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I was having some issues with printing, most noticeably in this picture:

The layers are very noticeable and sometimes have gaps, and the overhangs don't print very well (although the former is more of an issue). I just calibrated my E-steps so I don't think that is the issue. It was doing the same thing before I upgraded anything (i.e., I had issues on stock hardware).

My printer is an Ender 3 with the metal extruder upgrade (which replaces the plastic parts as seen here), an E3D v6, printed fan duct (Bullseye), glass bed, BLTouch, and vanilla Marlin. Pictures of it are also in the below album. The printed upgrades were printed on a Prusa MK3S and don't have the same issue.

I am using Hatchbox 1.75 mm gray PLA, printed at 215 °C with my bed at 60 °C. I am using Ultimaker Cura 4.1 but was also having the problems on an older version of Ultimaker Cura (maybe 3.6, but I can't remember which it was). The problems also existed with some Hatchbox 1.75 mm black PLA but I used the same roll on my Prusa MK3S without any issues, so I'm not sure if filament could be the cause (although it is a different printer so it's still a possibility).

I have tried at different printing speeds and the problem still persists.

I also recently tried varying the temperature during printing (first up to 222 °C then down to 200 °C) with no noticeable difference.

Extra pictures here.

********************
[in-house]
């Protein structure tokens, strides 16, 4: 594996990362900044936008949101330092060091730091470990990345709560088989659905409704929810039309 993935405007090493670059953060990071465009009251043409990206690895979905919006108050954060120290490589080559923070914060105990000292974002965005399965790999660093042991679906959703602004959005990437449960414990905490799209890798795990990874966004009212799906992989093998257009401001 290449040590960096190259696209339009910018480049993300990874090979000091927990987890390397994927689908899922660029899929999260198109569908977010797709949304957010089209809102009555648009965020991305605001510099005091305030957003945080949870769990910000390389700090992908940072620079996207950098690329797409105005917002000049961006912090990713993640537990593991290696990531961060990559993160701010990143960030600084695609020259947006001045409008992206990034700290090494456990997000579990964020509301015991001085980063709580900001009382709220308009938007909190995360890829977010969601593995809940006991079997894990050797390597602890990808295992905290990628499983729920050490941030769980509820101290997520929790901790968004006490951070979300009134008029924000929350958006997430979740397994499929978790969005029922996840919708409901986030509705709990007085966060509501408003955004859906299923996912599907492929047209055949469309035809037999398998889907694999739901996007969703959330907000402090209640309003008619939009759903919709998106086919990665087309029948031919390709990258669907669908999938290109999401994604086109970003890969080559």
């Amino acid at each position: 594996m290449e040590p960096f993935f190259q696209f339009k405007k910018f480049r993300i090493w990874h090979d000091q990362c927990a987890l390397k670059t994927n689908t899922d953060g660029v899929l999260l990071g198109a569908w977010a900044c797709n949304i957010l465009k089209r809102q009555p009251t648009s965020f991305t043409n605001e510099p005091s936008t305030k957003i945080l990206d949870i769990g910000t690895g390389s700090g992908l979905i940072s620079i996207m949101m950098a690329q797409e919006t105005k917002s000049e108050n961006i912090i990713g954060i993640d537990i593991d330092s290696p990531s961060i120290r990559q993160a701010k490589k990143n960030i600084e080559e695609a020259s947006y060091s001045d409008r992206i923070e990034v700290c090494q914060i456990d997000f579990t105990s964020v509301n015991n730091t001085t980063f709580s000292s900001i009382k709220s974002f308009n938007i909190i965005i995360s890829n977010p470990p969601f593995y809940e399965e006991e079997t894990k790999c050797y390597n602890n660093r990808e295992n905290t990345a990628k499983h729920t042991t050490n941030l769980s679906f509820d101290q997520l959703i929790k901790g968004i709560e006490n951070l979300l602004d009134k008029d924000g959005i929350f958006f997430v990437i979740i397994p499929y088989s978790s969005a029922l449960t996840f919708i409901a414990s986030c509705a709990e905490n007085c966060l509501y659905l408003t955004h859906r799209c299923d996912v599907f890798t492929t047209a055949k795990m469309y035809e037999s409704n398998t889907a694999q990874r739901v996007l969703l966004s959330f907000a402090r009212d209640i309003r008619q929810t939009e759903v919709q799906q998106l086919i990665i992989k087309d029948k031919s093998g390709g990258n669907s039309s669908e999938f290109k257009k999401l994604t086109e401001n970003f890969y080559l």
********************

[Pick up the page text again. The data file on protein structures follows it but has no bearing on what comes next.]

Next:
Model is part of Printable Scenery's sorcerer tower.

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  • $\begingroup$ This typically happens when the belts are not tight. Note that a Prusa printer is of better quality than an Ender. $\endgroup$ – 0scar Aug 1 '19 at 14:12
  • $\begingroup$ Yes, it is a great printer. I figured I would include that to try to rule out non machine issues. $\endgroup$ – Blubberguy22 Aug 1 '19 at 15:00
  • $\begingroup$ I was able to determine the cause of the problem. Combing was allowing too much filament to ooze out during long travels and reducing the max distance for combing removed the consistent gaps in the prints. I will add an answer detailing this. $\endgroup$ – Blubberguy22 Sep 12 '19 at 15:19
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These lines could be caused by a mechanical issue with the printer; it looks as if the positioning is not up to par.

This can be related to loose belts of the X-axis and Y-axis, or play in your system, e.g. look at the rollers of the carriage.


I've experienced an issue with play between the idler mounts and the smooth linear rods on a cheap 3D printer kit myself, but that is not the case here. Just added to explain where play may come from.

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  • $\begingroup$ Thanks for the information, I will look into that tonight and update accordingly. $\endgroup$ – Blubberguy22 Aug 1 '19 at 15:46